Getting toddlers to eat healthful lunches isn't just difficult, it can be a downright struggle. It's your job to find what works best for your tot's lunchbox, even if it comes down to little white lies. Since his daycare provider probably has her hands full with several toddlers, always pack items you know he'll eat in addition to new things.
1. Some Useful Guidelines
The U.S. Department of Agriculture Child and Adult Care Food Program guidelines can help you make fun, interesting, well-balanced meals. The lunch guidelines for 2-year-olds call for two different veggies and/or fruit totaling 1/4 cup; one-half slice of bread or 1/4 cup of cooked grains or pasta; 1 ounce of cheese or meat, 1/4 cup of beans or peas, 2 tablespoons of nut or seed butter, 1/2 ounce of nuts or seeds, or 4 ounces of yogurt; and 1/2 cup milk.
2. Trying New Things
Guidelines as to what to serve are all fine and dandy, but to picky toddlers, it takes a little bit more to actually get them to eat it. Variety is the spice of life, but to a toddler it can be unfamiliar, scary and downright avoidable. She may even turn her nose up at first sight of the dastardly veggie! Pairing familiar favorites with something new -- or cooking a favorite food in a new way -- can help little ones try new things while still getting the comfort and security of yummy foods. One example is veggies: If she loves steamed carrots at home, try tiny, manageable strips of carrots in her lunch box for daycare -- always ensure her lunch is as choking hazard-free as possible. Another example is packing some new, unexplored foods with a favorite. If a certain cereal is her favorite thing to eat, try mixing in a different kind of cereal or some safe, dried fruits to make a trail mix.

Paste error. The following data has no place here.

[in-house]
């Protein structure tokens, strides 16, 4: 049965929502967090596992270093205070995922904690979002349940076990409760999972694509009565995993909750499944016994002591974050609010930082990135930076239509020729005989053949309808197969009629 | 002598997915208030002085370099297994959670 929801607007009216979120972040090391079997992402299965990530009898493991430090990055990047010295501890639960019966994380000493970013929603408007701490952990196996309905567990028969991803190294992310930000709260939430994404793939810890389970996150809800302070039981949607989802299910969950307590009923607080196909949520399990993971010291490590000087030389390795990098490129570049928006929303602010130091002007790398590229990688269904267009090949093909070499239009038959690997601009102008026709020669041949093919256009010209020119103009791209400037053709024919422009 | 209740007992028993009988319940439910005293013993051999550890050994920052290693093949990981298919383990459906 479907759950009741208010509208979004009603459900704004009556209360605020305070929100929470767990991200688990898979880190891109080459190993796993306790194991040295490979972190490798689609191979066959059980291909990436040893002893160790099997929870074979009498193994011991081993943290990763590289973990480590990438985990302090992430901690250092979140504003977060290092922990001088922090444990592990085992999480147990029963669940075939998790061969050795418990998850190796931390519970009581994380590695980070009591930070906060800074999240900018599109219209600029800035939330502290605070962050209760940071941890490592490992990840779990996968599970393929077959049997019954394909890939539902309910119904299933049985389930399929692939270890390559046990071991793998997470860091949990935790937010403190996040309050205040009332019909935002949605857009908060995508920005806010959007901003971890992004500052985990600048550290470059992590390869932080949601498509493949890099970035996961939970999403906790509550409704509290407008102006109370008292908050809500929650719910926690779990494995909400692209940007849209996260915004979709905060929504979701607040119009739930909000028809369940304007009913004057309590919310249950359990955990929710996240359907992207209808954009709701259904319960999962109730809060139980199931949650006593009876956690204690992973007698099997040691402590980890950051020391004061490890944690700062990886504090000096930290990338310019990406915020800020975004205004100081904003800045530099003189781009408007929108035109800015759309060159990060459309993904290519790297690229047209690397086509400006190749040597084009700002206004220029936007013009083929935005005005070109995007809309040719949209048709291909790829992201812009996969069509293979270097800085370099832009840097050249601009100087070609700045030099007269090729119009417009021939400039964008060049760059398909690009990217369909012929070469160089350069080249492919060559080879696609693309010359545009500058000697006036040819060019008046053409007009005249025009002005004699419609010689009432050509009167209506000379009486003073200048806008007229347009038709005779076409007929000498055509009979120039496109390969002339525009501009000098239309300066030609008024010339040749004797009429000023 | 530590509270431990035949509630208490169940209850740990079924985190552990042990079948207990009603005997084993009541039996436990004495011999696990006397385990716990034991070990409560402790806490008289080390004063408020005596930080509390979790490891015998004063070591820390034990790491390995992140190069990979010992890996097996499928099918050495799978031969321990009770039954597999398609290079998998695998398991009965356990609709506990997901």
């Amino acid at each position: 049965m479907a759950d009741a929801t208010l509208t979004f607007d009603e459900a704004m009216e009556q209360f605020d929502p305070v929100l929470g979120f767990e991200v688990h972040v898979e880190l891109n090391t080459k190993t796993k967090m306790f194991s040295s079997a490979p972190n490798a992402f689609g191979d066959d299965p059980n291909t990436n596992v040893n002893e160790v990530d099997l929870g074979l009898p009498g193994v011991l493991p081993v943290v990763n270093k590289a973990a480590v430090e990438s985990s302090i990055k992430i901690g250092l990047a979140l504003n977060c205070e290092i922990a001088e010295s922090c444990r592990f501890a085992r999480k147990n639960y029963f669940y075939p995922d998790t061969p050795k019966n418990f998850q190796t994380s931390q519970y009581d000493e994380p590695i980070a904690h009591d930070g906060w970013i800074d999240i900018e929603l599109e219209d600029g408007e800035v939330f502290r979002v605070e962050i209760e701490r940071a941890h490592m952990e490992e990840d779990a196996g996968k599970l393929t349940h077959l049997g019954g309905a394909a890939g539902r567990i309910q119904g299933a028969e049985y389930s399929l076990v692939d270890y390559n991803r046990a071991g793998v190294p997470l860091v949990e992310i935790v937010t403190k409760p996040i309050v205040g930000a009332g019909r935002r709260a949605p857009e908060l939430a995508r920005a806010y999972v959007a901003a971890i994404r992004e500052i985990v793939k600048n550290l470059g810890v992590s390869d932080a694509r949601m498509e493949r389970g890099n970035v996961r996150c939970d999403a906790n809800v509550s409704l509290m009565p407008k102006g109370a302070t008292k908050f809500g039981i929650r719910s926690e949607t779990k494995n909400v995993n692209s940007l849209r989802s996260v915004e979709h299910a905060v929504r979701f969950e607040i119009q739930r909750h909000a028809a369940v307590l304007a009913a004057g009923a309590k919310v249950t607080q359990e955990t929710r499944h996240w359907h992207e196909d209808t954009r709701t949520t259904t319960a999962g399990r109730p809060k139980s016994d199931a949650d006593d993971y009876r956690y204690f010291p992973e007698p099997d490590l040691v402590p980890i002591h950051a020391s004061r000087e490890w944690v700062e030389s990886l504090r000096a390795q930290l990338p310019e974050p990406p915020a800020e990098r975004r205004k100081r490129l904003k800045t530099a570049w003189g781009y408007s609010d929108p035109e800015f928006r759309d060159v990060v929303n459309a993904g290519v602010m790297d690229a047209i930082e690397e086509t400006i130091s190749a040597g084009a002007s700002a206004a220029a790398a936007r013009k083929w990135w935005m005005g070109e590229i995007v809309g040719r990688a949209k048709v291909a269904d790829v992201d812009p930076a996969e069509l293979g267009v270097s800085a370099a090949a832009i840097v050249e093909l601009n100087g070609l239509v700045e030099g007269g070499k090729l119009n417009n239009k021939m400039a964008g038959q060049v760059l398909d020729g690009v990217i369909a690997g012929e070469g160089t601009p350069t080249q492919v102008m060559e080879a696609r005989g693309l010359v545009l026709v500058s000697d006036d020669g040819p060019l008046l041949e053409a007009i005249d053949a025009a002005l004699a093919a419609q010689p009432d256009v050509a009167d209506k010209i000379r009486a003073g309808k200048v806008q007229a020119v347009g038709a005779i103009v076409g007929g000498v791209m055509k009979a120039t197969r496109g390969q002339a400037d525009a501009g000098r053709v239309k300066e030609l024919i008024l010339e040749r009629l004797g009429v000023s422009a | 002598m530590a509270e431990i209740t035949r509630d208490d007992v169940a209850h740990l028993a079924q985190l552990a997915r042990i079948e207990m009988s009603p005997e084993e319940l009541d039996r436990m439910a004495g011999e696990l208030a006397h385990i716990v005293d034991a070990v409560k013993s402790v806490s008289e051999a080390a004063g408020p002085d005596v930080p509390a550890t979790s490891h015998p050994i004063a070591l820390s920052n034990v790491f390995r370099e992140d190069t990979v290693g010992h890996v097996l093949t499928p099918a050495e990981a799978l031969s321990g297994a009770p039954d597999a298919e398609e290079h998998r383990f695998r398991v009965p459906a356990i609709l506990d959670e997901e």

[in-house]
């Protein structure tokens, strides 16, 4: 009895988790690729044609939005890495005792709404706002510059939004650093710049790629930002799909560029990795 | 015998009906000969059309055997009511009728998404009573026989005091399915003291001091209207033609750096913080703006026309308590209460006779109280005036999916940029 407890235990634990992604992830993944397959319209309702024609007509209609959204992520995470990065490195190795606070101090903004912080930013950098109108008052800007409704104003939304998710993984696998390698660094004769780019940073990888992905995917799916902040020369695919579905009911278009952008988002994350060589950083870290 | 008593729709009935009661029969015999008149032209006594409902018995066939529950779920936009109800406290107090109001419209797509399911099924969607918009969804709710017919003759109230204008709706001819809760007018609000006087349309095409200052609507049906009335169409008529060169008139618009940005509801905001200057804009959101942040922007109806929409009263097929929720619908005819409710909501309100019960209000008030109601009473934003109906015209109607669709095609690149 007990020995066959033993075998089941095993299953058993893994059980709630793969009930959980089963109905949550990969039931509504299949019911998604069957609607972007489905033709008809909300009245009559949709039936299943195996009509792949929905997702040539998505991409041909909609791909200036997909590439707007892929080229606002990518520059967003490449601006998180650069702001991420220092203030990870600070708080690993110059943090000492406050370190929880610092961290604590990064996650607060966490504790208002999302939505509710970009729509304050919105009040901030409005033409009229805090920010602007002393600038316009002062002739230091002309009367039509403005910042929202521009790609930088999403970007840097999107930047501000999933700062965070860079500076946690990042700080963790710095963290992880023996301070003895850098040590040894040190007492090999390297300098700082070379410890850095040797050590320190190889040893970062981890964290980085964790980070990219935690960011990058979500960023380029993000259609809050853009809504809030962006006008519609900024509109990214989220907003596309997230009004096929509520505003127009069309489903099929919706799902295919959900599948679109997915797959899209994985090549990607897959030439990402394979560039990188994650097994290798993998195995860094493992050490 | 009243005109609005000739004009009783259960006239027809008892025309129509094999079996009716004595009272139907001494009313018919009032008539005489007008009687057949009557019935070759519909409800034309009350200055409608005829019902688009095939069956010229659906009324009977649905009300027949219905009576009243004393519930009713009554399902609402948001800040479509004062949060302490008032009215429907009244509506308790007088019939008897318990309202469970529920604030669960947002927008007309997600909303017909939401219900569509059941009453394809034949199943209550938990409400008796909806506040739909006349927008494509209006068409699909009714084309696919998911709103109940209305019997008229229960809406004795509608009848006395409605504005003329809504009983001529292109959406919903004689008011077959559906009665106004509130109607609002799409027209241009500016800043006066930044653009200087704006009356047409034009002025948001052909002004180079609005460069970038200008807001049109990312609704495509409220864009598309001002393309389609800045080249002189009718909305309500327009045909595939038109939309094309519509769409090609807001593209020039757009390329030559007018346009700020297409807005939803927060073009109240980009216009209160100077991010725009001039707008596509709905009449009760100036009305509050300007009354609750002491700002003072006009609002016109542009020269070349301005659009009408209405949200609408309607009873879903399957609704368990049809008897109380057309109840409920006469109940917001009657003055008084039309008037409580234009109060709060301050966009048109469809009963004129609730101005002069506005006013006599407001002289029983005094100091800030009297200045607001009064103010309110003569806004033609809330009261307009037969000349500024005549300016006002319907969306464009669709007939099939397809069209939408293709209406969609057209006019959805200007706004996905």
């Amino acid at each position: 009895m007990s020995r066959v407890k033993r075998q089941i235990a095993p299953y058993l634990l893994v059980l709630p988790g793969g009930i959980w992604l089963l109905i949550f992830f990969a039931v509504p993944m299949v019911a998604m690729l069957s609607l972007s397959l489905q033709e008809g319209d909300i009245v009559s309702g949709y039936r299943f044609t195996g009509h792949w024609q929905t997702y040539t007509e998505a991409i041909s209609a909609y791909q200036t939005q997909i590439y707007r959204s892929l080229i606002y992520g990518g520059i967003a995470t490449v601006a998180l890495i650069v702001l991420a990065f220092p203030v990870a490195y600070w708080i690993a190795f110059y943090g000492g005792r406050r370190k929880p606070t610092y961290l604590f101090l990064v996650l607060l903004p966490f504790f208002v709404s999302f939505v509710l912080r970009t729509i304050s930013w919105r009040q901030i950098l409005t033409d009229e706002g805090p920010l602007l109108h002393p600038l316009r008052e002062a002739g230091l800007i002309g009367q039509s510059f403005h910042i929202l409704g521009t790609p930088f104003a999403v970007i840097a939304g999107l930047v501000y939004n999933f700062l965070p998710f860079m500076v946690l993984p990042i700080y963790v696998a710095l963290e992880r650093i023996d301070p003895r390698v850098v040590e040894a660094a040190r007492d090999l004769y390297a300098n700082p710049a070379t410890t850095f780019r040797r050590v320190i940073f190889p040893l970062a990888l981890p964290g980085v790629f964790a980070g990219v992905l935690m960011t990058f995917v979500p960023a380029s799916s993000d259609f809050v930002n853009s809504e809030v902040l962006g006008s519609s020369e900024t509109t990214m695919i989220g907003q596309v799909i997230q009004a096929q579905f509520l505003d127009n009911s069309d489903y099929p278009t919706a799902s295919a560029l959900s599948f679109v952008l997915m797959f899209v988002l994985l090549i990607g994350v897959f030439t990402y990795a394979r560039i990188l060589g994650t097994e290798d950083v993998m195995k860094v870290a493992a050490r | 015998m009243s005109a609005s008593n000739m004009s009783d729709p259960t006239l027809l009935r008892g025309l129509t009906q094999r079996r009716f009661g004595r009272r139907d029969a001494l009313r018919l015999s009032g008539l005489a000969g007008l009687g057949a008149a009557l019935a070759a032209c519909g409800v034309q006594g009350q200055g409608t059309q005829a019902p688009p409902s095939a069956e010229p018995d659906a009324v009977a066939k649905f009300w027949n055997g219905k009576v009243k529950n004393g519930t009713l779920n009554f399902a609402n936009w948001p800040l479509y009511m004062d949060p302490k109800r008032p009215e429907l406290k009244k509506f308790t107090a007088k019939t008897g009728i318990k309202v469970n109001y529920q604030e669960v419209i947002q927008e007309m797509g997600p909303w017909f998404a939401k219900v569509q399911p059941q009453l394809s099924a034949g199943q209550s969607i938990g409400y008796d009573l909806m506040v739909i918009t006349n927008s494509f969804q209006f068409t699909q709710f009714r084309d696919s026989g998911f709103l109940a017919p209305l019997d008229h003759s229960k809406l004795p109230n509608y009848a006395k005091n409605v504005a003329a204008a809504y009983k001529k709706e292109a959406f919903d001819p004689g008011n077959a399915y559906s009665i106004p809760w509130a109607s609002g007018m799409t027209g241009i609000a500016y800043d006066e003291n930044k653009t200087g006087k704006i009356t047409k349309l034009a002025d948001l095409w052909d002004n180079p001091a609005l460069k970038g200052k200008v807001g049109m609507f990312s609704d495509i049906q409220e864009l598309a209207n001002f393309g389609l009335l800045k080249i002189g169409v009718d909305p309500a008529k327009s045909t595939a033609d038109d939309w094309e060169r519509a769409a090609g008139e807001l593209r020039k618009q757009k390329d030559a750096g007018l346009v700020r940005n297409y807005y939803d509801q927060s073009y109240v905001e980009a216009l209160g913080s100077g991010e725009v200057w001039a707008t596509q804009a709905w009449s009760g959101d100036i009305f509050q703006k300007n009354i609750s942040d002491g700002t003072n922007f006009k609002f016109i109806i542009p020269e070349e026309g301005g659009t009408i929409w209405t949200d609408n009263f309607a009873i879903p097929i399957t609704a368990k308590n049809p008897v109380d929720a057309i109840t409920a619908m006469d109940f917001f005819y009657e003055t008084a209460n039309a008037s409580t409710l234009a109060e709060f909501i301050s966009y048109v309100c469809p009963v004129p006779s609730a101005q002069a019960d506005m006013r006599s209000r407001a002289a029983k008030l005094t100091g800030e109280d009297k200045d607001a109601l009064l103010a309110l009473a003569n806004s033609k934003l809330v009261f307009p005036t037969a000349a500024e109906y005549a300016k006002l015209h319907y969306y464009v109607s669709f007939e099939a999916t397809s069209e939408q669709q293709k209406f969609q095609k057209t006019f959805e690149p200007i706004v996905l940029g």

3. All Is Fair in Love and Nutrition
As a mom, almost nothing is off limits as far as getting your kids to eat. Things you normally would never think of doing in society somehow manage to become part of your everyday struggles in nutrition. "Half-truths" -- they're half-truths because the word "lie" just seems wrong -- seem to make the cut. You don't have to tell your toddler what's in the food you pack to daycare, even if he asks in his tiny voice and half-constructed sentences.
4. Hidden Treasures
Hidden treasures kind of follow along the lines of the half-truths in foods. Hiding nutrition in favorite snacks or meals is something a lot of moms do on a daily basis. Adding additional veggies on top of pizza, for example, or tiny, cutup bananas in a peanut butter sandwich are both ways to hide additional vitamins and nutrients in her favorite foods.
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